Well, no it’s not. Especially with turbines and there is now a few users flying turbines both commercially and hobby with ArduPilot. For one, you have to be able to initiate the start sequence, which is manual control. The reason it is manual is because even with the most advanced FADEC the engine can experience a hot start with lots of fire, or a hung start where Ng fails to accelerate. Either condition will cause severe damage to the engine. In both full-size aircraft and RC the pilot very carefully guards the fuel cutoff and monitors ITT and Ng rotation until the engine goes self-sustaining and you have a verified good start. Something as simple as wind blowing up the tailpipes during a start can cause a bad start with a turbine. And these engines are VERY expensive to fix if you over-temp one. You’re looking at $150,000 for a hot section on a PT6 if it has a bad start and over-temps. And RC turbines aren’t any cheaper on a scale basis - entry price to most turboshaft RC engines is in the $5,000 range. The larger JetCat engines with dry sump lubrication system and oil cooler are $18,000 and up.

Since the fuel cutoff is a necessary pilot-controlled item for in-flight engine fires, and is used for starting and stopping the engine, it cannot be an autonomous thing. No pilot (that has any experience) is going to fly an aircraft with an autonomous fuel control that falsely detects an engine fire and shuts down in flight without the pilot commanding it.

While not all have it, my piston helicopters have a fuel control as well for the same reasons. If the throttle servo fails or throttle sticks, or in-flight engine fire, the fuel control is used to shut it down and stop the flow of fuel to the fire or kill the engine. Verifying the fuel control works properly is a required pre-flight check during runup.

That has nothing to do whatsoever with the code. Oil injection on two-strokes is mechanical. Fuel injection is electronic, controlled by an engine ECU, pretty much the same as turbines with a FADEC.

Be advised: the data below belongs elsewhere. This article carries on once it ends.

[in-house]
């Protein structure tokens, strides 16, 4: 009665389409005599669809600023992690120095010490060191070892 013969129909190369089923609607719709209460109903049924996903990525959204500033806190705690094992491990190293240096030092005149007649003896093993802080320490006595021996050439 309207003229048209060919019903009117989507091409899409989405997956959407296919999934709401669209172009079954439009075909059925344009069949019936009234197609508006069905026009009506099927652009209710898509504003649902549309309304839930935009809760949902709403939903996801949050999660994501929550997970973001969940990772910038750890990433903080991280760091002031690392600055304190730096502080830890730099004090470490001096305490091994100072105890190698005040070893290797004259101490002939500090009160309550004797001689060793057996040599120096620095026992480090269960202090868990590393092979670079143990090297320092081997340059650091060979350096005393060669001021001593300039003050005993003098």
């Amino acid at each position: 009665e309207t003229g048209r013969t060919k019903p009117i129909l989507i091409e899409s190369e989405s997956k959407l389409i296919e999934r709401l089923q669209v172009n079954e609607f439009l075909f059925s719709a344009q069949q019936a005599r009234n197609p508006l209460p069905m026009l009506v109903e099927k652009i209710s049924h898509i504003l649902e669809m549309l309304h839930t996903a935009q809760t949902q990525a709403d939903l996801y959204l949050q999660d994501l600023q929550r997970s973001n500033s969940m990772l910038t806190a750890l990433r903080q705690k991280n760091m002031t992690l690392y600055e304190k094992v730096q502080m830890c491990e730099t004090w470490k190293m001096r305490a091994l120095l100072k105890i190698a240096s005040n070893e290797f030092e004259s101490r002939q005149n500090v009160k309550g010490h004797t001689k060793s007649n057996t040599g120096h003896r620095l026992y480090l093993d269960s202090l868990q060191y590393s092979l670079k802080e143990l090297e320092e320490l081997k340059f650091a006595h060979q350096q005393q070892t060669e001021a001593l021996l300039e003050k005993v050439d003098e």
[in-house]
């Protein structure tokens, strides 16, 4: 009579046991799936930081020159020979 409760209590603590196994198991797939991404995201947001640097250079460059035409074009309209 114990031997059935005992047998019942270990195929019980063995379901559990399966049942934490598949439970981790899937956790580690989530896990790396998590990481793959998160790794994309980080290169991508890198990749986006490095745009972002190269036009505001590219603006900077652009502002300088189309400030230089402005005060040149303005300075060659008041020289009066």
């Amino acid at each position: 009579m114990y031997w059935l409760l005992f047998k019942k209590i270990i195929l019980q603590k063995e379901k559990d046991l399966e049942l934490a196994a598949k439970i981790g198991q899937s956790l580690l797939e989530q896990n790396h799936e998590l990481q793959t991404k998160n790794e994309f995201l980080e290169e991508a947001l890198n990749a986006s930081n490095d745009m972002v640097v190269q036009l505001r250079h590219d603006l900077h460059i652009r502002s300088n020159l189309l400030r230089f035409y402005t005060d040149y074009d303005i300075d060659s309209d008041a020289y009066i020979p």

It doesn’t preclude such a thing at all. I believe a 249g helicopter is flyable with ArduPilot as is. The code is open source so if somebody wanted to hack a cell-phone controlled helicopter and make a custom build for it that is entirely possible to do (and not even that difficult).

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This is a consideration for things like fully automated flight with no RC. It could only be supported for some helicopters, primarily electrics.

For instance, Bill and I discussed adding support in the RSC for starting turbine engines. But we decided against it because they’re not all the same. The basic arming/throttle hold used with the throttle curve works with all of them for engine control. But the start sequence is programmed into the RC.

The only timer used is for max starter time if the starting battery is low or weak and fails to accelerate Ng to self-sustaining before the timer expires. But some require a full throttle signal to initiate the FADEC, then return to ground idle within 2 seconds. Others require:

  1. ignition on - also starts the timer
  2. starter on and hold
  3. monitor Ng - 13-15% turn on the fuel control first stage
  4. monitor for ITT rise and Ng acceleration
  5. first ITT peak (do not exceed 850C), on ITT drop and continued Ng acceleration second stage fuel on
  6. second ITT peak, we have more cooling air flowing thru the engine now so don’t exceed 850C for more than 5 seconds, 1000C for 2 seconds
  7. monitor for ITT drop and continued Ng acceleration, check starter timer
  8. 50% Ng release the starter, the engine is now self-sustaining, unplug the DT
  9. release throttle hold (advance to low idle), Ng 63%, temperatures within limits, we have a good start with a stable engine

If during the start sequence any one of these steps or checks fails the start must be aborted and continue to motor the engine to cool it down.

Trying to code this all up to make it “automatic” would be a nightmare. ArduPilot understands nothing coming out of the Data Terminal from the engine’s sensors and thermocouples. There would have to be a new library to support that. Decisions have to be made at every step to continue the start or abort - lots of code logic (assuming ArduPilot would read the output of the DT). It is an inherently dangerous process - since we don’t have onboard fire suppression for engine fires, ground crew must available with a fire extinguisher.

So when you add anything “automatic” and it can’t be supported by all frames and prime movers, it’s not worth putting it in the code. So then the argument can be turbine power is not common, don’t have to support those because can turn the feature off so other users can relax in their lawn chair and watch their helicopter blissfully lift off and fly away into the sunset all by itself. But turbines are popular with high-altitude operators and the fact that they produce tremendous amounts of power with an engine that’s only 16" long and weighs only slightly more than a Zenoah G290. Both are a low user-percentage use-case.

That’s where a custom build applies. Being an open-source system a custom build for non common-use scenarios where only partial support is possible in the code for all types, is the best way to handle it.